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Category:    Home > Reviews > Mystery > Thriller > Murder > Comedy > British > The Lady Vanishes (1938/Criterion Blu-ray)

The Lady Vanishes (1938/Criterion Blu-ray)


Picture: B     Sound: B-     Extras: B+     Film: B+



One of his most imitated films and one of his most enduring classics, Alfred Hitchcock’s The Lady Vanishes (1938) has arrived from Criterion on Blu-ray in a restored edition that is one of the best upgrades of the year and will allow anyone to see the great mystery tale many will have swore they’ve seen before, even if they never saw this classic.


Margaret Lockwood is Iris, a train passenger who happily takes a trip that seems normal when an older lady named Miss Froy (Dame May Whitty) who seems so nice is suddenly nowhere to be found.  Even worse, no one seems to remember seeing her, meeting her or anything else, which makes Iris start to question her sanity, but she is sure Froy exists and is determined to find out what is wrong.  Meeting Gilbert (Michael Redgrave) is casual at first, but he quickly becomes the only one who believes her, then things start to take more twists and turns that make this another one of Hitchcock’s early classics.


Cecil Parker is among the great supporting cast and the film turns out to be about more than the much-imitated set-up, but the leads have chemistry, there is much suspense here and Hitchcock managed to pull this off despite many budgetary constrictions.  With so many bad and idiotic mystery films being made now, The Lady Vanishes even embarrasses so many of them because it never wastes a moment and proves what real moviemaking is all about.  It was a big international hit too.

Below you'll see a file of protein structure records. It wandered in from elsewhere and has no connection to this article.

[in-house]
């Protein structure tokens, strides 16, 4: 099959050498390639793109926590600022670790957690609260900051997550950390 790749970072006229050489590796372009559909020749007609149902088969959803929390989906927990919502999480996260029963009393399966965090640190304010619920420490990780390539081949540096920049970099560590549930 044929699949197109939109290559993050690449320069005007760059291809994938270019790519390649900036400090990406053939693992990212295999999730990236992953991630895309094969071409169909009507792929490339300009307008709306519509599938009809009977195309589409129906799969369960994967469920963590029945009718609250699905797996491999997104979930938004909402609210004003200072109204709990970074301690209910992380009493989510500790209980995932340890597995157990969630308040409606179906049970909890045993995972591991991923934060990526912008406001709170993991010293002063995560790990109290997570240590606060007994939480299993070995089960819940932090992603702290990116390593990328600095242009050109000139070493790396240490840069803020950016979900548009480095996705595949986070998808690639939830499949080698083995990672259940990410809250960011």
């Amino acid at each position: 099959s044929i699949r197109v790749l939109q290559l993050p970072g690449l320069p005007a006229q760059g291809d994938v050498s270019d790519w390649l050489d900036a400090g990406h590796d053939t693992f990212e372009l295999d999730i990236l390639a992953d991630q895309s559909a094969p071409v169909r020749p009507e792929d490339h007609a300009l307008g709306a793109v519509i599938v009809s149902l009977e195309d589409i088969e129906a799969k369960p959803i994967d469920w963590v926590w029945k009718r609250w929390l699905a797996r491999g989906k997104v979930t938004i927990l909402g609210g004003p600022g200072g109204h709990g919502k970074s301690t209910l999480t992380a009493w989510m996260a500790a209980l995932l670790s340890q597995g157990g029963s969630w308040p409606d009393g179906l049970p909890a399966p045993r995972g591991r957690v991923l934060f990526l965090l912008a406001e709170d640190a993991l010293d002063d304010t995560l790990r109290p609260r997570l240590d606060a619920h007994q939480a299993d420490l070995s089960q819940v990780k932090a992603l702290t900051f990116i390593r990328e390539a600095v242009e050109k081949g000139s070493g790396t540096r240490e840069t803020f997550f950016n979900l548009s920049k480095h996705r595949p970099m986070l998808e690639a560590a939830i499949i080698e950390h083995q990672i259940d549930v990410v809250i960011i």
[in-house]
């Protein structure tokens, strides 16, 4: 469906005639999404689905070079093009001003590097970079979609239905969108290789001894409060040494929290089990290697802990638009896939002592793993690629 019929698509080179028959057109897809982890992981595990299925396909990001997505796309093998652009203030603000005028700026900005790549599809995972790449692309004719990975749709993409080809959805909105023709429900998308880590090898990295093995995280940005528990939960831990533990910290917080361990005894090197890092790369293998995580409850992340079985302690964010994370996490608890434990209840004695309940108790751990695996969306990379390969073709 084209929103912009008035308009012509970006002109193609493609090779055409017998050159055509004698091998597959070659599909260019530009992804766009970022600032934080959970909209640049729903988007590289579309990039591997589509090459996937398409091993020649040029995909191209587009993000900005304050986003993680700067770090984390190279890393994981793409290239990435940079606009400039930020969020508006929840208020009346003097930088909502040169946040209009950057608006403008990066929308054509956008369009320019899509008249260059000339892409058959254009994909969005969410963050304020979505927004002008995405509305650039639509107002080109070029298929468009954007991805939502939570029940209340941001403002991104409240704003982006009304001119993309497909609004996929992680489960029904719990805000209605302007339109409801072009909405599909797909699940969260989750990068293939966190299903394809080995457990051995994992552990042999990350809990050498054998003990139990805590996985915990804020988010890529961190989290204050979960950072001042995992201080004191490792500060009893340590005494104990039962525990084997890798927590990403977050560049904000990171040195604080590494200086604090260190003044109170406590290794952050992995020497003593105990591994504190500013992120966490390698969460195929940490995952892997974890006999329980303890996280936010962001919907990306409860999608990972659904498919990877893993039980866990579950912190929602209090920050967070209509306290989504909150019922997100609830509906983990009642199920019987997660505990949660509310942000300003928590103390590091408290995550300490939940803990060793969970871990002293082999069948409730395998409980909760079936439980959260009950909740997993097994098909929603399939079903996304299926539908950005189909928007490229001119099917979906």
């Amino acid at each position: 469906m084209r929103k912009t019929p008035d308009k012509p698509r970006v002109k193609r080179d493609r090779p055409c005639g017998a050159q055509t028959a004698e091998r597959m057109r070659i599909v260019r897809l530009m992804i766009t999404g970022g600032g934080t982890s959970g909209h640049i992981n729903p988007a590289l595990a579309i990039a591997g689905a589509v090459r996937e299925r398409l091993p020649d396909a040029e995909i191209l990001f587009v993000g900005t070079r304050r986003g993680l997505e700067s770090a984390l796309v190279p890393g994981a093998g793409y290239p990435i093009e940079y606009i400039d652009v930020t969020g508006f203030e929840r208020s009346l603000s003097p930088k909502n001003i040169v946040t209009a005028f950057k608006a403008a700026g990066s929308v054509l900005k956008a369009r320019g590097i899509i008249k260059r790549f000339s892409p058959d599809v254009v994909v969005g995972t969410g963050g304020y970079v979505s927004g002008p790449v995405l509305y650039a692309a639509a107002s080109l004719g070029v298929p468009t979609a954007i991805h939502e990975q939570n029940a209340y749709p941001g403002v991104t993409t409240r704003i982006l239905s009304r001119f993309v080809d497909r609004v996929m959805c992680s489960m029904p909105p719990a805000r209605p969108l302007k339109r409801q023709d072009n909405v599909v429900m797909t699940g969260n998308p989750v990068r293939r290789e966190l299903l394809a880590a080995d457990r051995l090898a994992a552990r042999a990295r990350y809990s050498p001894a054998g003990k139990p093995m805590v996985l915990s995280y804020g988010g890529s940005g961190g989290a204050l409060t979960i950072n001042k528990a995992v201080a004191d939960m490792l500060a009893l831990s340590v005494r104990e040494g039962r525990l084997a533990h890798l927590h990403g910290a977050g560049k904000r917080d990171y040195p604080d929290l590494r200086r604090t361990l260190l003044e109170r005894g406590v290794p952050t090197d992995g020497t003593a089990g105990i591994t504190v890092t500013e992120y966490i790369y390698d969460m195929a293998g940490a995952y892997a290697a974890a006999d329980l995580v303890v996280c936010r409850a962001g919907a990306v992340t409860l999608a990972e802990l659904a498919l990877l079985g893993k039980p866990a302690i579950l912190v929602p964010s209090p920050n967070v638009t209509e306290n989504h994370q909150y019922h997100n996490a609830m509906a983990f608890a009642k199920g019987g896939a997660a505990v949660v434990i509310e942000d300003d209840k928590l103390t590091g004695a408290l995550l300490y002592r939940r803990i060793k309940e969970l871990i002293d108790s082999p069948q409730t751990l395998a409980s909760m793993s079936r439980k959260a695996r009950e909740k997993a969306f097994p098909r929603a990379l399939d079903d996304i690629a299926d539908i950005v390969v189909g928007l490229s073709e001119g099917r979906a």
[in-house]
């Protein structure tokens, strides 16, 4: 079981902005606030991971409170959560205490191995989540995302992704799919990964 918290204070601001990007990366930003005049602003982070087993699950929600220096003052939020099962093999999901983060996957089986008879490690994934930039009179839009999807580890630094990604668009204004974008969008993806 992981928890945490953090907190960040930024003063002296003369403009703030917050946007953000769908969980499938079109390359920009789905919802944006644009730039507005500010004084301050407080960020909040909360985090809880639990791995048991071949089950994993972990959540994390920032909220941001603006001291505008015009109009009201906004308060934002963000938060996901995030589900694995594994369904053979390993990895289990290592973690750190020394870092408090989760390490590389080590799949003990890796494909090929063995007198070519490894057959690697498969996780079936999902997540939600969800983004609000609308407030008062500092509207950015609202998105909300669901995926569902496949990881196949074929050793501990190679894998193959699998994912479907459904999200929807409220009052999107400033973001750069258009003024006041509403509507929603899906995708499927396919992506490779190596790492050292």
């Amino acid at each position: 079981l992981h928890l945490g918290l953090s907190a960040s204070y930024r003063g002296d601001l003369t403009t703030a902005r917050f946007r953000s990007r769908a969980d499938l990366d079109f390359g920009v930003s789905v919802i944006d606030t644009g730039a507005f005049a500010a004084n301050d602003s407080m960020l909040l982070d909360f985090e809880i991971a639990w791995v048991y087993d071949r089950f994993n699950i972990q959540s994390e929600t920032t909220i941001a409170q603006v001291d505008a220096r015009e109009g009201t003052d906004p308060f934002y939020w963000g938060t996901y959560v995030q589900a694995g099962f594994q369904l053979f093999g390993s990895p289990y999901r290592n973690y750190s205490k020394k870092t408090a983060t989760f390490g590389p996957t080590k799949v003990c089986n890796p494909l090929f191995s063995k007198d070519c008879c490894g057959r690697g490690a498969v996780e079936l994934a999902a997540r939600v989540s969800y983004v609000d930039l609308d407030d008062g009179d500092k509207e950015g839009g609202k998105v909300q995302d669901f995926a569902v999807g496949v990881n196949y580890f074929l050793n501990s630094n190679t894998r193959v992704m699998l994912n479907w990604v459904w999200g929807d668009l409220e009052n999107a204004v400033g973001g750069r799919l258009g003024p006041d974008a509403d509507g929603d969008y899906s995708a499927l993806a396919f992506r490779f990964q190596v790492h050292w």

The 1080p 1.33 X 1 black and white digital High Definition image transfer is from a restored 35mm fine-grain master positive that is a revelation as compared to the many bad copies circulating of the film over the years and even as compared to the earlier Criterion DVD (only their third at the time, they are in 600s by this posting on Blu-ray/DVD releases) and you can see the film so clearly that even those who have seen it many times will be surmised how it is like seeing it for the first time.  Director of Photography Jack Cox was one of British Cinema’s best cameramen and some of his best work ever (including effects shots) work as effectively as ever here.


The PCM 1.0 Mono track is also amazing, coming from a 35mm optical sound track print also cleaned up and restored.  In this case, you will be surprised how clean and clear so many scenes now sound after barely being able to hear it in any format (even many film prints) over the decades.  Hitchcock was a sound innovator as well and this has amazing character for its age.


Extras include the usually well-illustrated booklet on the film including informative text (including two essays: All Aboard! by Geoffrey O’Brien and Tea & Treachery by Charles Barr) and technical information, while the Blu-ray adds a great feature length audio commentary by film scholar Bruce Eder, audiotape excerpts from the sessions that created the classic interview book Hitchcock/Truffaut, a stills section, Hitchcock scholar Leonard Leff’s terrific video essay on the film called Mystery Train you should watch after seeing it and Crook’s Tour, a 1941 spin-off film here in high definition featuring the comical Charters and Caldecott duo from Lady Vanishes.



-   Nicholas Sheffo


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